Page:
Innovation and Business – 7 Common Mistakes When Implementing a Business Innovation Strategy
Many entrepreneurs and business leaders do not understand how to fully leverage innovations in their business. Here’s a list of common mistakes when developing an innovation strategy.
- Only for Technology Companies – Many people believe that innovations are only for technology-based companies. Although technology businesses develop plenty of innovations, any business – regardless of size, location or industry – can develop creative ideas. These ideas may relate to the company’s products and services as well as internal business procedures.
- Just for Scientists and R&D Department – Business leaders often leave the company’s innovation activities to the Engineering or Research and Development departments. However, this approach can cause a company to miss out on many valuable ideas. I have seen numerous examples of innovations developed by individuals without any formal science or engineering training. These individuals often come up with great ideas because they are not “burdened” by the scientific training of others. They approach problems from a different angle and do not limit their thinking based on existing company products or systems.
- Thinking Innovation is Expensive – Teaching people how to identify innovative ideas takes some time, but the returns produced by new products and new product features can far outweigh the investment of time. Educating all personnel about creative thinking builds a culture of innovation that produces a steady flow of ideas throughout the business.
- Failing to Identify All Innovative Ideas – Innovations can be found throughout most companies, but there must be a system for identifying and recording those ideas. A good identification system provides a quick and easy method for all personnel to submit innovations for evaluation.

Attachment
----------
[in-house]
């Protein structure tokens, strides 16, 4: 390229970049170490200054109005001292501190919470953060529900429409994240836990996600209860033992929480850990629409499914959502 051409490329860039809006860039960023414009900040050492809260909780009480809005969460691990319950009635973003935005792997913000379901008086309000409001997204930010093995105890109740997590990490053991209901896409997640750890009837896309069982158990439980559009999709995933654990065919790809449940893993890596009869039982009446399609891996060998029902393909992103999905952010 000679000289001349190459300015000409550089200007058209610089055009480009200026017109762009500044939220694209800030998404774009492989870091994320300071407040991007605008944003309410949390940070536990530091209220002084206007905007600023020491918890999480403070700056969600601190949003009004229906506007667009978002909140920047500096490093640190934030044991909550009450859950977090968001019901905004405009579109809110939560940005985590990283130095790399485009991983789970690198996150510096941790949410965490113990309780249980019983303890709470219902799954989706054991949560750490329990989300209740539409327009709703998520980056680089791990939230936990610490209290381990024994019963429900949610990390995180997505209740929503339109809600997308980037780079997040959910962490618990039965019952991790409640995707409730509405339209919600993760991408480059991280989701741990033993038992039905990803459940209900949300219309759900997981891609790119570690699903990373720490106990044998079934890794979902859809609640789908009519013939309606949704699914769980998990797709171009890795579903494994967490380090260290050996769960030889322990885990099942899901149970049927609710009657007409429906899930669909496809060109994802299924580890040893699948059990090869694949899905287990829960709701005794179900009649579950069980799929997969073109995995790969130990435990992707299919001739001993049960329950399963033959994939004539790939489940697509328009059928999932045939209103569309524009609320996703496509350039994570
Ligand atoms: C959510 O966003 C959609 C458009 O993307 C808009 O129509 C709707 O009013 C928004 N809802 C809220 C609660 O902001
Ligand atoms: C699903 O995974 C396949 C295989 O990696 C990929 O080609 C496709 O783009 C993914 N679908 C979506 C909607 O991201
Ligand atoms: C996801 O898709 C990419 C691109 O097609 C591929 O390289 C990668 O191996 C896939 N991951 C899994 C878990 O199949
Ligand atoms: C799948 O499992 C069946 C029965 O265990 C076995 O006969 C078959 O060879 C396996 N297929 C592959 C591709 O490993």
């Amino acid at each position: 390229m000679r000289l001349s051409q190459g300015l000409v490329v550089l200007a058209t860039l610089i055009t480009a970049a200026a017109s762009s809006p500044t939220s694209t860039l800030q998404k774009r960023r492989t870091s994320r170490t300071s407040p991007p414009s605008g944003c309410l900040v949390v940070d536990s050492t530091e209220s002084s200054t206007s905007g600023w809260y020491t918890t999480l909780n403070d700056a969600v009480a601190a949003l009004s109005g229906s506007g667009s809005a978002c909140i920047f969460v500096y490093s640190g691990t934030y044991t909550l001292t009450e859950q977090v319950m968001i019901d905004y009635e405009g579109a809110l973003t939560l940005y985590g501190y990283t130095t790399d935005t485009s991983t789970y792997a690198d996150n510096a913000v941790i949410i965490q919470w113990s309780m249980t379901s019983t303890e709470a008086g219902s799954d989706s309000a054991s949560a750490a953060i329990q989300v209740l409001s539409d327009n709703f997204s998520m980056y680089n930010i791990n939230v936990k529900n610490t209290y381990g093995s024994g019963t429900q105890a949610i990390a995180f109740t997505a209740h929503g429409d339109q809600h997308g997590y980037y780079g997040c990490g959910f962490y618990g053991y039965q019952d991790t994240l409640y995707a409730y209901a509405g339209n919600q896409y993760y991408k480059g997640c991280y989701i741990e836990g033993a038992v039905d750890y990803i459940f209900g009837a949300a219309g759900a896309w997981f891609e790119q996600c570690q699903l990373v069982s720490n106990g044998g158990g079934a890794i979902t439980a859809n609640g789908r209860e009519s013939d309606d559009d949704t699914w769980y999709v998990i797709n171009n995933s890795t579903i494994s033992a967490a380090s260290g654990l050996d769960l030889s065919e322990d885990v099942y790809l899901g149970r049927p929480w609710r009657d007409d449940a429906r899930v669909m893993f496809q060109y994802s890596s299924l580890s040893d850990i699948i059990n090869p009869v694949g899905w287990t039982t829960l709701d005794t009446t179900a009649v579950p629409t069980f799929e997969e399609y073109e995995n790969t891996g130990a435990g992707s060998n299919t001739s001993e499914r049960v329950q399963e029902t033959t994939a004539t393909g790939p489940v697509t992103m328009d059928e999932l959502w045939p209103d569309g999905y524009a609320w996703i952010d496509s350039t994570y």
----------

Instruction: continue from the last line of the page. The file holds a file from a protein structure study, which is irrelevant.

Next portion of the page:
- Making Innovation Boring – People who have not been involved with an innovative company often do not understand that innovation can be fun. Celebrate creative thinking and reward great ideas that help the business grow. Offer innovation contests, brainstorming sessions and other activities that encourage creative thinking throughout the company. Show examples of innovations that are strengthening the company’s position in its market.
- Delaying the Innovation Process – Don’t wait until your business grows to a particular size to begin developing an innovation strategy. Many small businesses can bring creative ideas to market faster than large corporations because of their small size. Take advantage of the flexibility available to small companies and start building your innovation culture today.
- Not Letting Customers Support the Innovation Process – Many valuable innovations have been developed based on customer suggestions and problems identified by customers. Treat every problem or suggestion from a customer as a “seed” for developing your company’s next innovation.
If you are making any of these mistakes in your own business, consider a change today to accelerate the growth of your company.
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